Previous studies have shown that low Mg levels and lipid peroxidation are directly correlated[4], and this correlation is an important mechanism underlying arteriosclerosis. In addition, Mg levels indirectly affect Ca influx, potentially via potassium channels. Under normal circumstances, an imbalance between Ca and Mg levels may be an important risk factor for arteriosclerosis[5].

    To evaluate whether long-term consumption of desalinated seawater with low Ca and Mg levels would lead to arteriosclerosis, we conducted a 1-year study using experimental rats to explore the effects of drinking desalinated seawater on arteriosclerosis markers. In this study, we mainly analyzed the potential effect of desalinated seawater on some important factors for arteriosclerosis. In addition to blood Ca and Mg levels, the levels of representative antioxidant enzymes [superoxide dismutase (SOD), glutathione peroxidase (GSH), and malondialdehyde (MDA)] and oxidized low-density lipoprotein (ox-LDL, an important risk factor of the formation and development of arteriosclerosis) were measured to determine the effects of desalinated seawater on lipid peroxidation in rats. CRP is an inflammatory marker intrinsically linked to arteriosclerosis, and researchers have suggested that CRP is the most useful predictive marker of future cardiovascular risks[6]. Therefore, in our study, CRP was also considered an important marker for the effects of desalinated seawater on arteriosclerosis.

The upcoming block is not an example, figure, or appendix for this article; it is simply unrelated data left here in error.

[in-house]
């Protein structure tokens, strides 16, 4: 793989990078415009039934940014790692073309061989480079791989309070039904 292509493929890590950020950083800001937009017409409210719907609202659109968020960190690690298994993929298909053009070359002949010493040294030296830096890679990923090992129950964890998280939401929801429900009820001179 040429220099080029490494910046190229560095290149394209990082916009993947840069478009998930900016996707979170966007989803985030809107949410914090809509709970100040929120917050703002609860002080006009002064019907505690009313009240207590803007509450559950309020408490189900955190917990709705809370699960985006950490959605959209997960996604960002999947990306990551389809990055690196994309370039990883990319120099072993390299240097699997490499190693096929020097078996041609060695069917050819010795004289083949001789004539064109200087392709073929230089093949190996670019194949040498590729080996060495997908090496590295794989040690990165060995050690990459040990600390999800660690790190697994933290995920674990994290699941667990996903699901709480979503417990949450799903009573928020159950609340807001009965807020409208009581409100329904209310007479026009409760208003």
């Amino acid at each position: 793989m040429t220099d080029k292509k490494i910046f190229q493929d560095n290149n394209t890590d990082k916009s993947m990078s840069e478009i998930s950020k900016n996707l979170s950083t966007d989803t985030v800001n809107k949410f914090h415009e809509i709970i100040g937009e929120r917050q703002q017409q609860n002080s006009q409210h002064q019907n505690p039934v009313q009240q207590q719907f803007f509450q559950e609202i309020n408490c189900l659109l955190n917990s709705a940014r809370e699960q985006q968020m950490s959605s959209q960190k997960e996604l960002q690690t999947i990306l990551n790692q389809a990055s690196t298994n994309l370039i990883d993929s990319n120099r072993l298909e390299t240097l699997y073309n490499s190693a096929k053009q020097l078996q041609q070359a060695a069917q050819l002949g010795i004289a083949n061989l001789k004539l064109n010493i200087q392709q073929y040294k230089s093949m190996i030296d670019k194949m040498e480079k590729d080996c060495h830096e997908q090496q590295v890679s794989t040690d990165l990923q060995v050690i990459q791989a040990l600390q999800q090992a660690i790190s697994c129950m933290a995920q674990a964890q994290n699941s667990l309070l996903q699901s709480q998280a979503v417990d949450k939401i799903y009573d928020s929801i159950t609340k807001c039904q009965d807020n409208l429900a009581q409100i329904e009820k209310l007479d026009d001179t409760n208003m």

Animal Grouping and Exposure  One hundred and sixty Wistar rats of clean grade (80 males and 80 females) weighing 200 ± 10 g were used in this study. They were supplied by the Institute for Laboratory Animal Resources of the China Institutes for Food and Drug Control [license number: SCXK (Beijing) 2014-0013] and kept in the clean animal room of the China Center for Disease Control and Prevention [license number: SYXK (Beijing) 2014-0043]. The rats were randomly divided into two groups based on their body weight, with males and females constituting each half of each group respectively. The treatment group was provided desalinated seawater, while the control group was provided municipal water. The rats were also fed normal rat chow and allowed to drink water freely (desalinated seawater or municipal water). The rats were kept at room temperature (25 ℃), and the room temperature and under a 12:12 light: dark cycle.

    Blood Sample Collection and Testing  Samples were collected one day before the start of the experiment (0 d), and 90 (90 d), 180 (180 d), and 360 (360 d) days after the start of the experiment. At each time-point, the rats were fasted, but were allowed to drink water for one day prior to sample collection. For each group, 20 rats (males and females constituted each half of the group, respectively) were selected and blood was collected via the cardiac puncture method. At least 5 mL whole blood was collected, of which 1 mL was placed in a blood collection tube containing anticoagulant for Ca and Mg determination. The rest of the blood (4 mL or more) was placed in a blood collection tube without anticoagulant. The coagulated blood samples were centrifuged to obtain serum, which was further aliquoted for use in different marker tests.